Knowledge Base

Browse our knowledge base articles to quickly solve your issue.

Using Calculated Criteria

Sometimes you might want to include records in a report that fit one or another criteria, which don't refer to the same field. For example, you might want to see all the People on your database who have a Town of London OR whose Postcode begins with SW. If you just add criteria within the Criteria tab, you will only be able to build a report that shows People who have a Town of London AND whose Postcode starts with SW, ie they fit both criteria.

In order to return the right records, you can include a calculated column in your report and use the results of that calculation as a criterion in your report.

The details below describe how to build the example described above, ie, a report that shows all the People on your database who have a Town of London (regardless of their Postcode) OR their Postcode starts with SW, regardless of the value in the Town field.

Start by building a report based on People. (Start > New > Report > A new blank report > People.)

Use the Add Column from People option to add as many or as few columns as you want your report to include. In the example being built here, we've included columns for the Person Name, their Postcode/Zipcode and their Town or City.

Next we need to add a calculated column that uses the IF statement so that we can see if the Town is London OR the Postcode starts with SW. Click Add Calculated Column, give the column a name, and enter the following into the Formula field:

IF(main_town_or_city = 'London' OR main_postcode_or_zipcode LIKE 'SW%', 1, 0)

NOTE: Within the formula we have used the LIKE function and the wildcard of % when looking for the Postcode, so that anything starting with SW, regardless of what (if anything) follows SW, will be included.

Below is a screenshot example of what the report now generates:

Report Preview based on People

The row for Ally Pearson returns a 1 because the Postcode starts with SW (although the Town is Richmond).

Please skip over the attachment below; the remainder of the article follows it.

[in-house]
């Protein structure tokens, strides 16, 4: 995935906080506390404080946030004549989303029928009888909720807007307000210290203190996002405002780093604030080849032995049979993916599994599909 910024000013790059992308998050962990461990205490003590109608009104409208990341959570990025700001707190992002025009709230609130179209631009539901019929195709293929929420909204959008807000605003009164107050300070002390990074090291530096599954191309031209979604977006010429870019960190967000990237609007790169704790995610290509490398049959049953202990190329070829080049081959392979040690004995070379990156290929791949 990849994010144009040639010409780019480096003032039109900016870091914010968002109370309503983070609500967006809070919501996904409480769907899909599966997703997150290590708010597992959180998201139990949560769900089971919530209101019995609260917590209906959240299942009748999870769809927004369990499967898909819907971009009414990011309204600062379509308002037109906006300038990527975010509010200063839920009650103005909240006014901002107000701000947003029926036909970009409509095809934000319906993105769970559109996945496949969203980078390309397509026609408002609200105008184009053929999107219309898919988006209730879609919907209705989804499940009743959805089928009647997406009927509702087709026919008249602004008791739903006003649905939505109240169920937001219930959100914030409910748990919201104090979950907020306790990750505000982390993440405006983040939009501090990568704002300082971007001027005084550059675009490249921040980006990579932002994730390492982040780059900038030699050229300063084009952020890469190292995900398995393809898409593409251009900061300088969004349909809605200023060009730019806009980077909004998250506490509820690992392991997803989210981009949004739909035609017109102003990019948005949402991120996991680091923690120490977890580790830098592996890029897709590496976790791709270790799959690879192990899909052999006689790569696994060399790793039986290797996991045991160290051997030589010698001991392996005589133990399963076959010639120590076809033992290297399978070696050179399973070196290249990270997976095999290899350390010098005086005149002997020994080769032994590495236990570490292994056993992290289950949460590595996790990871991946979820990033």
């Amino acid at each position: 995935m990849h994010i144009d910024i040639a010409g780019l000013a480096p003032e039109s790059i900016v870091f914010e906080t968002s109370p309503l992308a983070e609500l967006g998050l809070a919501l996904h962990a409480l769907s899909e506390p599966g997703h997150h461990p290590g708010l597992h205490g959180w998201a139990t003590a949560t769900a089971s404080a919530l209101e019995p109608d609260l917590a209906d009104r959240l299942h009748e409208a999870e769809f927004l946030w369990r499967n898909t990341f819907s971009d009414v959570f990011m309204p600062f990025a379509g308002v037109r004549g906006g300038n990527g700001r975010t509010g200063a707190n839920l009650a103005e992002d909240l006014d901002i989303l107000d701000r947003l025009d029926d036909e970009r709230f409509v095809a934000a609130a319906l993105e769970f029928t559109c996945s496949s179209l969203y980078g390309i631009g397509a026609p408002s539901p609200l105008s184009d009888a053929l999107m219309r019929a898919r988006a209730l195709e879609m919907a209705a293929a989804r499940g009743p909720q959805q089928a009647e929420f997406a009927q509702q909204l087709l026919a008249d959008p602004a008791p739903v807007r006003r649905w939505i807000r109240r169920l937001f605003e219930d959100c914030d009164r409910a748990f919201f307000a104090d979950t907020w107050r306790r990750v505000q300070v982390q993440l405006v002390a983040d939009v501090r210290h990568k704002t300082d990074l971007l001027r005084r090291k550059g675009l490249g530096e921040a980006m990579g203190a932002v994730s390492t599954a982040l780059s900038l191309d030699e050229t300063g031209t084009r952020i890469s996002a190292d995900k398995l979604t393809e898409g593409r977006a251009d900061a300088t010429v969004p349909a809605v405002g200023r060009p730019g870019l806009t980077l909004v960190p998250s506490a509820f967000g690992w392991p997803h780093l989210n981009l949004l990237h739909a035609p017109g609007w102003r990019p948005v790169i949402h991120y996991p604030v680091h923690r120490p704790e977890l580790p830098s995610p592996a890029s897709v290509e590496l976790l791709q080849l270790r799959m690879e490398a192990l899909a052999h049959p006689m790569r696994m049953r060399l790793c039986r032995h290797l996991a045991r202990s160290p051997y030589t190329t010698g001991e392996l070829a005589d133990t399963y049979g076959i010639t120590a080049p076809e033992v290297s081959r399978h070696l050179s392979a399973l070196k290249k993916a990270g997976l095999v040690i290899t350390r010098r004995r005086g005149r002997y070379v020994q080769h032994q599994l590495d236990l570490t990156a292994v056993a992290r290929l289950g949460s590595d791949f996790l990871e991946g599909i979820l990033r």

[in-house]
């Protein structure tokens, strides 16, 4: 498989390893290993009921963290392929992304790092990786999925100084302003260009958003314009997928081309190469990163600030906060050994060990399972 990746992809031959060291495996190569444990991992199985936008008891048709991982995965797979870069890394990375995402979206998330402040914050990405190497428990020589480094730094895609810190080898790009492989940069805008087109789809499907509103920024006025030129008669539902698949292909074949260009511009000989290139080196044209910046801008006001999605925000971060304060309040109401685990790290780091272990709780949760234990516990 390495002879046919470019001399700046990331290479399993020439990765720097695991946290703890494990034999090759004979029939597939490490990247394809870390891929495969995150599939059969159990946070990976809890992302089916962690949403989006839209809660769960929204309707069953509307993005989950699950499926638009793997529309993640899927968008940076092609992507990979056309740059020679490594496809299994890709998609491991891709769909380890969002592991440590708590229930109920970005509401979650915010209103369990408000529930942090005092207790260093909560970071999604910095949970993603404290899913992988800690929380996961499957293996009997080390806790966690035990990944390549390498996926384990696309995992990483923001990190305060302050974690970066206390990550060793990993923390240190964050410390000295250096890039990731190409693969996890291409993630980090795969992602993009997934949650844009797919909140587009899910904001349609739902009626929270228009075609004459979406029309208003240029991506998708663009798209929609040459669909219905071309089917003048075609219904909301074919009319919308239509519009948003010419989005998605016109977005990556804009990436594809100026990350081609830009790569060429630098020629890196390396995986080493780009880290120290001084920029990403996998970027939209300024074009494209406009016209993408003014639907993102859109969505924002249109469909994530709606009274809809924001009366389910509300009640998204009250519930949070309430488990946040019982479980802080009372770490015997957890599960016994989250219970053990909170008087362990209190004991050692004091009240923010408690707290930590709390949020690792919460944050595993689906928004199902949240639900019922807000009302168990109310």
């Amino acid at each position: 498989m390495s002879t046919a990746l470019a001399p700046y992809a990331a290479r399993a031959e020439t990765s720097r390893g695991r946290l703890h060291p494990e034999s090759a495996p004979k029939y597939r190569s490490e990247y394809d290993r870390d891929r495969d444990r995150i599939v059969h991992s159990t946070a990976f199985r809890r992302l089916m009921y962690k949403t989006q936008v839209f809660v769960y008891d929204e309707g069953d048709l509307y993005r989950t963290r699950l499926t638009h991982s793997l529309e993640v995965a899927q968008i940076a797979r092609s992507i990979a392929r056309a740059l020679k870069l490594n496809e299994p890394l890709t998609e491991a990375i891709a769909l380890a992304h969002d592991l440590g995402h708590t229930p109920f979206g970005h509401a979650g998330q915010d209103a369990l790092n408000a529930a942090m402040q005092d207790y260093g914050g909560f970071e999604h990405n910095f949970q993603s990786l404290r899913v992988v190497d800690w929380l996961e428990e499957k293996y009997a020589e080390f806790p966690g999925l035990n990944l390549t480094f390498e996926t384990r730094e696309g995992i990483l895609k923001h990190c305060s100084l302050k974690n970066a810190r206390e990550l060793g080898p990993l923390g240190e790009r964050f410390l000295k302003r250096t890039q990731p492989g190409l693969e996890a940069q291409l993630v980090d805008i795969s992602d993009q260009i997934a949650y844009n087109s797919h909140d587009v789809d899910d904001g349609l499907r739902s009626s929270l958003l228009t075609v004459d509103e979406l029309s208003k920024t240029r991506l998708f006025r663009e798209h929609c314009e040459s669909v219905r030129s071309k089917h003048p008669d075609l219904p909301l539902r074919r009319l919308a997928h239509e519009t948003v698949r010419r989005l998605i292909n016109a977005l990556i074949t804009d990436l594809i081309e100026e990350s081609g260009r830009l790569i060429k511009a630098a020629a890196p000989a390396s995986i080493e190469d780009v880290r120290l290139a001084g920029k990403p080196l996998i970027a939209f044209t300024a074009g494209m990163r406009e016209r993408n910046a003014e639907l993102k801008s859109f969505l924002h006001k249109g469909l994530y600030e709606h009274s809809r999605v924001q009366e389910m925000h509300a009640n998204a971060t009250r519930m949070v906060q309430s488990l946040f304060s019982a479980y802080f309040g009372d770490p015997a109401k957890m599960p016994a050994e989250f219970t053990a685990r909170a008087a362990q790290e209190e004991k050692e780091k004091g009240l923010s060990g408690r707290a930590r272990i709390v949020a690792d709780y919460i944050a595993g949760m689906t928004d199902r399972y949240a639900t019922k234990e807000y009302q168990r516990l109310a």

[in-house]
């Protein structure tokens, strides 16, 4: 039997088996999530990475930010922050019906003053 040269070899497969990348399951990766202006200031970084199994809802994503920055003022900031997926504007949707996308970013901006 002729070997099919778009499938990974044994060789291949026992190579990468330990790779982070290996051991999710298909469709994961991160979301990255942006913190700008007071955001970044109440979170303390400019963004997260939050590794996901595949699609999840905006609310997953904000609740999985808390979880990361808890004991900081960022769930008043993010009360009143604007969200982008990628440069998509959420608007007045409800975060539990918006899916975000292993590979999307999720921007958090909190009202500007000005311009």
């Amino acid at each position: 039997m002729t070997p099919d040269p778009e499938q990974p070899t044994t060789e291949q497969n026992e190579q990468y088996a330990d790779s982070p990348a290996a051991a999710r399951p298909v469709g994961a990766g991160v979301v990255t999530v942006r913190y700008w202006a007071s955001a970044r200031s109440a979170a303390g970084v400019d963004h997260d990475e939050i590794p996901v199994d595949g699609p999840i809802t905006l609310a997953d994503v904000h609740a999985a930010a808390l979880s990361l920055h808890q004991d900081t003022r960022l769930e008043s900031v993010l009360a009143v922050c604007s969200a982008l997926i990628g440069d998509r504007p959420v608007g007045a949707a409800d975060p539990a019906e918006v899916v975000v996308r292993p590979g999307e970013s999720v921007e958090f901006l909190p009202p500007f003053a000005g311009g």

The row for Bob Brown returns a 1 because the Town is London AND the Postcode starts with SW.

The row for John Smith returns a 1 because the Town is London (although the Postcode doesn't start with SW).

The row for Mary Bloomfield returns a 0 because the Town is not London and the Postcode doesn't start with SW.

Now that we have a calculated column that returns 1s and 0s for the relevant records, we can open the Criteria tab and click Add calculated criteria. In the dropdown picklist you'll only be able to see the names of any Calculated Columns. When selecting the one that has been set up to identify the Town/Postcode we're asked to choose an Operator. In this case choose = and enter 1 next to the number. This means that the rows in the report will be limited to those which generated a 1 in the Calculated Column. In this example, it would be the rows for Ally, Bob and John but not for Mary.

We now have a report that returns the data just for the rows we're interested in. Of course, you may need to include a more complex IF statement in your report to return the right combination of records, but the above theory still applies.

NOTE: If you try to summarise a report that includes calculated criteria, the results you are looking for may be incorrect. In Workbooks reporting, the grouping which results from summarising a report is applied before the calculated criteria. In the above example, for instance, if the report were summarised by, say, Town, some of the rows of data would be excluded from the report. However, if you summarise by a value unique to the record (such as Object Reference or ID) the results will be correct.

Related content

How to create reports, and an overview of what the different options are that are available.